Please don't get confused. It has nothing to do with safety. The hole area - room is equiped with proffesional sensors that alarm when ammonia leak is in critical levels, so my project has nothing to do with critical safety measures. However when the leak is very small (i.e. 5ppm) there is no danger but smell (ammonia has got HUGE smell even in extremely SMALL leaks). In this case the staff can not find out the leak because the can not use soapy water or something (the pipes are frozen due to the cooling system in which ammonia is used and the motors are hot). So the only thing they can do is smell with the nose to find out where this very small leak is. Usually it is a motor that needs to be off for maintenance, but is difficult to find which of the motors. So, here comes my project. Could it be done and work like I described? Move this construction in the area and see different ammonia concentrations? I don't care for accuracy.

The success of the project probably depends mostly on the sensor. It is likely that only you know whether the one you mentioned has the sensitivity and responsiveness that you desire (from reading the datasheet).

The parts for your project are not very expensive and it would be quite easy to assemble and program a prototype. Why not build one and see if it does the job? Do you have a good test environment?

It sounds like your project is a "sniffer".
So you would be best to put the sensor in a container and using a small pump, pump the air out of the container, a hole and pipe in the other end sucks in the air/ammonia, as you get close to the source the concentration should go up.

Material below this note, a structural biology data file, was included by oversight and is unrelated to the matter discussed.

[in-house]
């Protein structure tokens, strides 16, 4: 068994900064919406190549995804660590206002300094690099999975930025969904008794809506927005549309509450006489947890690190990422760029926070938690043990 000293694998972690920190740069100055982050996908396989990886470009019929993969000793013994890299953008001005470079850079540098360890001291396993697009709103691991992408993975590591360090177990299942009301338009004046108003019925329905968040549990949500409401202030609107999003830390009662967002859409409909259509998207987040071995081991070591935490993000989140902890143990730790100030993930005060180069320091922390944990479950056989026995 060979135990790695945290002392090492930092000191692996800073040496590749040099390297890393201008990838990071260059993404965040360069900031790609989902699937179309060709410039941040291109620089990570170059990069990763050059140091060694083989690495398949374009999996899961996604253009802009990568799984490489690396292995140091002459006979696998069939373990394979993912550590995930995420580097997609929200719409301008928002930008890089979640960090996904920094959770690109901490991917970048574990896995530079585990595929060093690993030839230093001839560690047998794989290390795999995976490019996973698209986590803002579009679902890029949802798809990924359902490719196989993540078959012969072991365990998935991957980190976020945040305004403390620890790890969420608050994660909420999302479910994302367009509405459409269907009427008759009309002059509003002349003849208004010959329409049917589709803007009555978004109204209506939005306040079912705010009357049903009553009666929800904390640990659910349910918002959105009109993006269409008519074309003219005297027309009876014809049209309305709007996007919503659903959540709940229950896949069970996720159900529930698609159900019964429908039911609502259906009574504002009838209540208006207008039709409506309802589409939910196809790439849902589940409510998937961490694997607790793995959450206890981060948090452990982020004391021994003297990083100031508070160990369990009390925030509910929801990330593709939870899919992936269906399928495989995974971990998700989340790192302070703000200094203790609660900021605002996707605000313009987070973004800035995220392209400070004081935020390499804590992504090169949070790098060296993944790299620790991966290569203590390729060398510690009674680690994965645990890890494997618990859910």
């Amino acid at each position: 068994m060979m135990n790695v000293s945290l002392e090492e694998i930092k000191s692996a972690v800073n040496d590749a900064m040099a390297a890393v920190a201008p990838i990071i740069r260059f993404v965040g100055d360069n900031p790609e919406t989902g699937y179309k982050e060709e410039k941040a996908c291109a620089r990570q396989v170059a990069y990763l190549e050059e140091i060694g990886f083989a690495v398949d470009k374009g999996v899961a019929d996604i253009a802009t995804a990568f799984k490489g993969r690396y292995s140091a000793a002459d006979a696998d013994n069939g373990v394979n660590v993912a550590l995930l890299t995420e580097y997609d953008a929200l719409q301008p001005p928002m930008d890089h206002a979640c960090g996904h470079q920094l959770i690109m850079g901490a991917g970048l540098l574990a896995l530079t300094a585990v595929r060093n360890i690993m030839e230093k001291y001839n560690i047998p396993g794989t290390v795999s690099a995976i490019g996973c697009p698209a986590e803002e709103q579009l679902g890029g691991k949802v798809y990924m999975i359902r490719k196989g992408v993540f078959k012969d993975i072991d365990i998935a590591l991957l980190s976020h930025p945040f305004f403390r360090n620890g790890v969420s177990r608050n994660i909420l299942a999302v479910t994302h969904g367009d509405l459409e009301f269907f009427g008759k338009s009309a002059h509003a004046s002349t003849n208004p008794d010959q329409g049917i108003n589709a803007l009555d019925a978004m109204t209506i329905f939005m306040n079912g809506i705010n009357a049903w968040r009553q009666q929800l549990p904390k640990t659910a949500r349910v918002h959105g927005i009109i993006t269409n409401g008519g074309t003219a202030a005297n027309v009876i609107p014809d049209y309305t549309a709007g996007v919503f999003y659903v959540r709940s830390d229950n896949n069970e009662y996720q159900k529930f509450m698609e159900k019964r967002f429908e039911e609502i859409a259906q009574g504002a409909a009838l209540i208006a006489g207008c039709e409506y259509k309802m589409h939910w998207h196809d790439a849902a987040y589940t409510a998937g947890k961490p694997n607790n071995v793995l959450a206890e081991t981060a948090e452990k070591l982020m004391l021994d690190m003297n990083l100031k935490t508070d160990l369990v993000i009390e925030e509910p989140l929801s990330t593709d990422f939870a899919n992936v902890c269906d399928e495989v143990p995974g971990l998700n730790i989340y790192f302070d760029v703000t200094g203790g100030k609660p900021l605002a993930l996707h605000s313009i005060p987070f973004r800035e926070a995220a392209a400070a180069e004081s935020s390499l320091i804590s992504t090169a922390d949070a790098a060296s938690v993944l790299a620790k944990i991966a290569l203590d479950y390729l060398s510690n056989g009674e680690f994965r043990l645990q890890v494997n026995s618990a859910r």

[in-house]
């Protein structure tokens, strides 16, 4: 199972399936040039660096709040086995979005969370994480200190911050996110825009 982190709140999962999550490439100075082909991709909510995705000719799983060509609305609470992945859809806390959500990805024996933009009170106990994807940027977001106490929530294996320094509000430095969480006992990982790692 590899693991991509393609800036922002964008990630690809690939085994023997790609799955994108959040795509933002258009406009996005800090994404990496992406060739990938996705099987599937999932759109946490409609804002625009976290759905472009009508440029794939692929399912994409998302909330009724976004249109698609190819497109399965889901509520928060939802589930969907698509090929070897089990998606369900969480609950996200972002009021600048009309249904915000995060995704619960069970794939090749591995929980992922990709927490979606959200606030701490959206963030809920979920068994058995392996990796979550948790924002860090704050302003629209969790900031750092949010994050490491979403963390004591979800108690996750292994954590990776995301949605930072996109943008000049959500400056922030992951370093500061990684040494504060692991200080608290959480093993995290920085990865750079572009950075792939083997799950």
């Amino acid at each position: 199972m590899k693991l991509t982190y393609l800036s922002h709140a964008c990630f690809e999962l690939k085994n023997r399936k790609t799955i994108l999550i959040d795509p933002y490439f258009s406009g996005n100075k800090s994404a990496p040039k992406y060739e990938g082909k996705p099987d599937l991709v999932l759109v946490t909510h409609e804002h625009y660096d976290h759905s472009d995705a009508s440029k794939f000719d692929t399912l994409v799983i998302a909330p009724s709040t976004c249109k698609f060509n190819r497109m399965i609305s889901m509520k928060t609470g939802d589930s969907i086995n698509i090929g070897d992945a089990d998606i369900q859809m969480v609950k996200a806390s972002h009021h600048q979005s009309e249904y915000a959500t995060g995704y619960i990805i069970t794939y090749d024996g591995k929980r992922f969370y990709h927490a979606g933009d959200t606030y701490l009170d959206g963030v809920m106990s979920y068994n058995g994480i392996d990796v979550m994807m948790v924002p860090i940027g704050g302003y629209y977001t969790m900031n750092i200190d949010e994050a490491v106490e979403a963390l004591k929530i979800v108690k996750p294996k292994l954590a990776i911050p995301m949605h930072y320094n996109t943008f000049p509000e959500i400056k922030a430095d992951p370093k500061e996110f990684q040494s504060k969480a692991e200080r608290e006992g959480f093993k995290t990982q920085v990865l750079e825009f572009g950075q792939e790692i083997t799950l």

You need to look at what the gas companies use to sniff for gas in the street, but in a smaller hand held size.

Just a thought.. Tom.. :slight_smile:

(the pipes are frozen due to the cooling system in which ammonia is used and the motors are hot)

Have you thought about using a thermal camera? It might be able to "see" a small plume of cold gas escaping. It could also be used to look for poor insulation on the pipes and motors that are running hot. I would not be surprised if there is already one that you could borrow for a trial.

Thermal camera is way too expensive. I thought about arduino+sensor, because electronic component solution is much more cheap.
As for the test enviroment, yes I have got a test enviroment.

USD 26.54 still too expensive? It seems like this is exactly what you need. Gonna be hard to build your own for that cost - even if your time is free.

USD 26.54 still too expensive? It seems like this is exactly what you need. Gonna be hard to build your own for that cost - even if your time is free.

Although it calls itself a "leak detector" I don't think that device will do the job, it is more for detecting things like heat leaking from your home on a grand scale because of poor lof insulation etc.